Mechanics and Manufacturers in the Early Industrial Revolution: Lynn, Massachusetts, 1780-1860

By Paul G. Faler | Go to book overview

6. The Origins of Industrial Morality

The first quarter of the nineteenth century witnesses the birth of a moral reform movement that wrought profound changes in the social life of the American people. There were attacks on intemperance, infidelity, profanity, lax sexual customs, promiscuous fashions, gambling, and a host of other practices that fall roughly under the rubric of "sin." The moral reformers also cast a critical eye on the status of women in American society, the treatment of the insane, the education of the young, and the condition of the poor. There was scarcely a social institution or aspect of personal behavior that escaped the scrutiny of the moral reformers.

Most historians trace the origins of moral reform to the religious upheavals of the late eighteenth and early nineteenth centuries. Usually manifested in the form of revivalism, the rebirth of Christianity was of such immense proportions that it has been accurately termed "The Second Great Awakening." Dixon Ryan Fox viewed the upsurge as the Protestant Counter Reformation, while Merle Curti, noting related changes in many aspects of American thought, described it as The Conservative Reaction. The revivals originated in the South in the late eighteenth century and swept across most of the new nation, enlisting in the cause hundreds of passionate preachers who brought their message to tens of thousands of people. The Methodists were leaders in the movement and reaped the greatest harvest of souls. The Baptists and Presbyterians also made striking gains. The Second Great Awakening, if most successful in the South and the West, also made rapid headway in the older areas of the Northeast. What caused this profound change in the religious and moral life of the United States, this transformation from indifference or hostility to religion to passionate sectarianism?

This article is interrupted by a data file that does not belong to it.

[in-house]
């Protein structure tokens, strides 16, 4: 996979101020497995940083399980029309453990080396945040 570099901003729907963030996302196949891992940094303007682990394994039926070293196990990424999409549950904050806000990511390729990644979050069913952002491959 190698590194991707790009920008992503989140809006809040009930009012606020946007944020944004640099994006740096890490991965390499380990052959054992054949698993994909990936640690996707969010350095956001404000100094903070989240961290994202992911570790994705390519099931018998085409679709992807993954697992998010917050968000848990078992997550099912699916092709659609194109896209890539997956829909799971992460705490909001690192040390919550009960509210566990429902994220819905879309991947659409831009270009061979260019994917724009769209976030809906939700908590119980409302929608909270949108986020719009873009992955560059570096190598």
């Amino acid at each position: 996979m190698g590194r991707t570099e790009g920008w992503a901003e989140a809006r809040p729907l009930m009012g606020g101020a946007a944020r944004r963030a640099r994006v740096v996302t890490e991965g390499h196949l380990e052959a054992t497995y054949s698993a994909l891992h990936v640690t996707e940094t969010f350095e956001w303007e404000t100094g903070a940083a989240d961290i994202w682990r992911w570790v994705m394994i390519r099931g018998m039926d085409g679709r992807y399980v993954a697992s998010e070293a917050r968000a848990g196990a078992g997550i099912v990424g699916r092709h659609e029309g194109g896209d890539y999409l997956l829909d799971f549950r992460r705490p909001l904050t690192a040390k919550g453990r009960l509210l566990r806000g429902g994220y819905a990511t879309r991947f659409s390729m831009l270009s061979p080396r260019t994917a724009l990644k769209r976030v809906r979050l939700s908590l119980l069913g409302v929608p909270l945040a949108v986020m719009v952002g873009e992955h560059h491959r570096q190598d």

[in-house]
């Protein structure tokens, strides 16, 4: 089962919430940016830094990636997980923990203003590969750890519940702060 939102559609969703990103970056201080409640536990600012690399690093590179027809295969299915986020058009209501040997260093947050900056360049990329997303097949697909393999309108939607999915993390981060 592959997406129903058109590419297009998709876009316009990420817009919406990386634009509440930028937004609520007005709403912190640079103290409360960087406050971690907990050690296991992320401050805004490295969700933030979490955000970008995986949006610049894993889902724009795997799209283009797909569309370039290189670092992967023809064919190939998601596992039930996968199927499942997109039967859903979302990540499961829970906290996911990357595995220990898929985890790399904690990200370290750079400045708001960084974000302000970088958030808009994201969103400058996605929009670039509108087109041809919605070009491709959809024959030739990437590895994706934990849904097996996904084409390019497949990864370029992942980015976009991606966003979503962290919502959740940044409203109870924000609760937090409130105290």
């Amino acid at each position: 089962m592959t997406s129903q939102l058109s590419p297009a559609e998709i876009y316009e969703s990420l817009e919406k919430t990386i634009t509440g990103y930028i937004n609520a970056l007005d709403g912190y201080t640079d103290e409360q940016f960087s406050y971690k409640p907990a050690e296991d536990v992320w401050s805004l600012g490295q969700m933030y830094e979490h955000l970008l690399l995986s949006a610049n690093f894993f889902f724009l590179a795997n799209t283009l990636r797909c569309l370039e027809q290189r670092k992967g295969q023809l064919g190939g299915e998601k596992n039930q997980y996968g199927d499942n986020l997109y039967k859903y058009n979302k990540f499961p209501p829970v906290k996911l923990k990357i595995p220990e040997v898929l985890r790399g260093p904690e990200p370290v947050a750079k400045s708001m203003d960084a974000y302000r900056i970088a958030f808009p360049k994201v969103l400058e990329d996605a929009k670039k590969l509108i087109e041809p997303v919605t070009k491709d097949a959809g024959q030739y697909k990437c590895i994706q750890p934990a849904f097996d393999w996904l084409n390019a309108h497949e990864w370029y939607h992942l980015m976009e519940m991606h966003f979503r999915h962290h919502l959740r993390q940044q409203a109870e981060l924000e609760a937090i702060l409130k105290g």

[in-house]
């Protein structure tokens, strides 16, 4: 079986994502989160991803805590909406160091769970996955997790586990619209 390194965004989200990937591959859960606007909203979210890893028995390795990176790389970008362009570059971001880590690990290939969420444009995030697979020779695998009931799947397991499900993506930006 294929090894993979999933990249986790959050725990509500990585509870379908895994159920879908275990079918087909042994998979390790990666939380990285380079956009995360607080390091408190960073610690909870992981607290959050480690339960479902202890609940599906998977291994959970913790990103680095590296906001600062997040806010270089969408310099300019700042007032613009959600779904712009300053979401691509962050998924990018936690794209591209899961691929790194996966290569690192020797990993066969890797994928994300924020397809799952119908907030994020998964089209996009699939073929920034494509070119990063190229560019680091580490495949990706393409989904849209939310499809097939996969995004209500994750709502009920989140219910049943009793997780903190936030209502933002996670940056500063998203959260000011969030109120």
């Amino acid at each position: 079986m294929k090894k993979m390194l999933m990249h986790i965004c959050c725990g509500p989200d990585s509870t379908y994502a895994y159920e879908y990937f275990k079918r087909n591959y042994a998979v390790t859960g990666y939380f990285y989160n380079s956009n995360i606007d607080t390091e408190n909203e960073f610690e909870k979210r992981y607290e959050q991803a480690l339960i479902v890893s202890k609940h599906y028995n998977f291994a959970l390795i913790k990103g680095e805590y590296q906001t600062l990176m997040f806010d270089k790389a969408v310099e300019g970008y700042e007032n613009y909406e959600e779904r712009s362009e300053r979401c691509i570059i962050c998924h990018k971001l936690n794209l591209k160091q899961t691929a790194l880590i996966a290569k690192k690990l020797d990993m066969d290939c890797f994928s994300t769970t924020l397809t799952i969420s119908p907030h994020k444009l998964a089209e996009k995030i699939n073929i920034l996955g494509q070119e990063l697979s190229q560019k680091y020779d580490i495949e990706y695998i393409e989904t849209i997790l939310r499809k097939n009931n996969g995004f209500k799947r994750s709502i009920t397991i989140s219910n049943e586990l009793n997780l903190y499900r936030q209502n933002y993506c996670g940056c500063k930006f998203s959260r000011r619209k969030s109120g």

A recent interpretation of the Second Great Awakening offers the provocative hypothesis that the movement "was an organizing process

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Mechanics and Manufacturers in the Early Industrial Revolution: Lynn, Massachusetts, 1780-1860
Table of contents

Table of contents

  • Title Page iii
  • Contents v
  • Maps and Tables vii
  • Preface ix
  • Introduction xv
  • 1. Lynn--The First Century 1
  • 2. Rise of the Shoe Industry 8
  • 3. a Community of Mechanics 28
  • 4. Rise of the Shoe Manufacturers 58
  • 5. the Shoemakers: Wages and Other Standards 77
  • 6. the Origins of Industrial Morality 100
  • 7. Lynn and the New Industrial Morality: "A Well-Regulated Republic in Miniature" 109
  • 8. Patterns of Mobility and Property Ownership 139
  • 9. the Formation of Class Consciousness: Experience and Ideology 164
  • 10. the Social Dimensions of the Class Experience 189
  • 11. the Great Shoemakers' Strike 222
  • Notes 234
  • Bibliography 256
  • Index 263
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